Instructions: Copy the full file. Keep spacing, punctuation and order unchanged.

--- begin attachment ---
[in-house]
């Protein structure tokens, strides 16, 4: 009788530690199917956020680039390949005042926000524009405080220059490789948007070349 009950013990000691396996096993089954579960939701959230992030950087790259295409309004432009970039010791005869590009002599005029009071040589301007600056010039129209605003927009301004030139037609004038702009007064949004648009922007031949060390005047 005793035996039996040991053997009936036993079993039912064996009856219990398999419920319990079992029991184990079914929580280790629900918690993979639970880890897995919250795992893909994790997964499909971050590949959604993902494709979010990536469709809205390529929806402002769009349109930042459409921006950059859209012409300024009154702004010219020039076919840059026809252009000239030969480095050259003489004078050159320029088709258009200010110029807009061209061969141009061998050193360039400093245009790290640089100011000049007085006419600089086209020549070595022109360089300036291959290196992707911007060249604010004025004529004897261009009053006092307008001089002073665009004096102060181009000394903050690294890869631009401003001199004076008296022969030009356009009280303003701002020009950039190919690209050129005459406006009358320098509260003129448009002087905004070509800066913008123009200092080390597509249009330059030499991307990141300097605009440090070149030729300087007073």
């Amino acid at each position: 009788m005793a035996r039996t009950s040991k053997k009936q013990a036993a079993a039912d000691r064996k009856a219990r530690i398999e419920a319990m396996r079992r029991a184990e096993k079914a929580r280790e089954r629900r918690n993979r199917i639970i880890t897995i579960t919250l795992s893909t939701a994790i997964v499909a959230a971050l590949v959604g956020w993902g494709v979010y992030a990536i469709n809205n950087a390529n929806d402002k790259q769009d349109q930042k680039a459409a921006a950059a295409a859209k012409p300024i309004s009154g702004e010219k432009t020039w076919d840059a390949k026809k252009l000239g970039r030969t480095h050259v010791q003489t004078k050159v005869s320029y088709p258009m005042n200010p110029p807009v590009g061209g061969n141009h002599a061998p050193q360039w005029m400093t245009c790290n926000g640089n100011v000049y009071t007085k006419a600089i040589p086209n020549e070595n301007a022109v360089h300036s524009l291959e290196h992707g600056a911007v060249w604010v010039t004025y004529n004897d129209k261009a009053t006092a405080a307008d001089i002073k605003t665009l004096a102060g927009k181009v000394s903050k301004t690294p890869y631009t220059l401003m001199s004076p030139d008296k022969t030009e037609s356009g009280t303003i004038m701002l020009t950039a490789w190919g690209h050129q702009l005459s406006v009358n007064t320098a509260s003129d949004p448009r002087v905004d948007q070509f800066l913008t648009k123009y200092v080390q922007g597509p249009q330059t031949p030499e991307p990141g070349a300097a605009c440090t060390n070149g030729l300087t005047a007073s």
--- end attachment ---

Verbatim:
[in-house]
């Protein structure tokens, strides 16, 4: 009788530690199917956020680039390949005042926000524009405080220059490789948007070349 009950013990000691396996096993089954579960939701959230992030950087790259295409309004432009970039010791005869590009002599005029009071040589301007600056010039129209605003927009301004030139037609004038702009007064949004648009922007031949060390005047 005793035996039996040991053997009936036993079993039912064996009856219990398999419920319990079992029991184990079914929580280790629900918690993979639970880890897995919250795992893909994790997964499909971050590949959604993902494709979010990536469709809205390529929806402002769009349109930042459409921006950059859209012409300024009154702004010219020039076919840059026809252009000239030969480095050259003489004078050159320029088709258009200010110029807009061209061969141009061998050193360039400093245009790290640089100011000049007085006419600089086209020549070595022109360089300036291959290196992707911007060249604010004025004529004897261009009053006092307008001089002073665009004096102060181009000394903050690294890869631009401003001199004076008296022969030009356009009280303003701002020009950039190919690209050129005459406006009358320098509260003129448009002087905004070509800066913008123009200092080390597509249009330059030499991307990141300097605009440090070149030729300087007073």
């Amino acid at each position: 009788m005793a035996r039996t009950s040991k053997k009936q013990a036993a079993a039912d000691r064996k009856a219990r530690i398999e419920a319990m396996r079992r029991a184990e096993k079914a929580r280790e089954r629900r918690n993979r199917i639970i880890t897995i579960t919250l795992s893909t939701a994790i997964v499909a959230a971050l590949v959604g956020w993902g494709v979010y992030a990536i469709n809205n950087a390529n929806d402002k790259q769009d349109q930042k680039a459409a921006a950059a295409a859209k012409p300024i309004s009154g702004e010219k432009t020039w076919d840059a390949k026809k252009l000239g970039r030969t480095h050259v010791q003489t004078k050159v005869s320029y088709p258009m005042n200010p110029p807009v590009g061209g061969n141009h002599a061998p050193q360039w005029m400093t245009c790290n926000g640089n100011v000049y009071t007085k006419a600089i040589p086209n020549e070595n301007a022109v360089h300036s524009l291959e290196h992707g600056a911007v060249w604010v010039t004025y004529n004897d129209k261009a009053t006092a405080a307008d001089i002073k605003t665009l004096a102060g927009k181009v000394s903050k301004t690294p890869y631009t220059l401003m001199s004076p030139d008296k022969t030009e037609s356009g009280t303003i004038m701002l020009t950039a490789w190919g690209h050129q702009l005459s406006v009358n007064t320098a509260s003129d949004p448009r002087v905004d948007q070509f800066l913008t648009k123009y200092v080390q922007g597509p249009q330059t031949p030499e991307p990141g070349a300097a605009c440090t060390n070149g030729l300087t005047a007073s």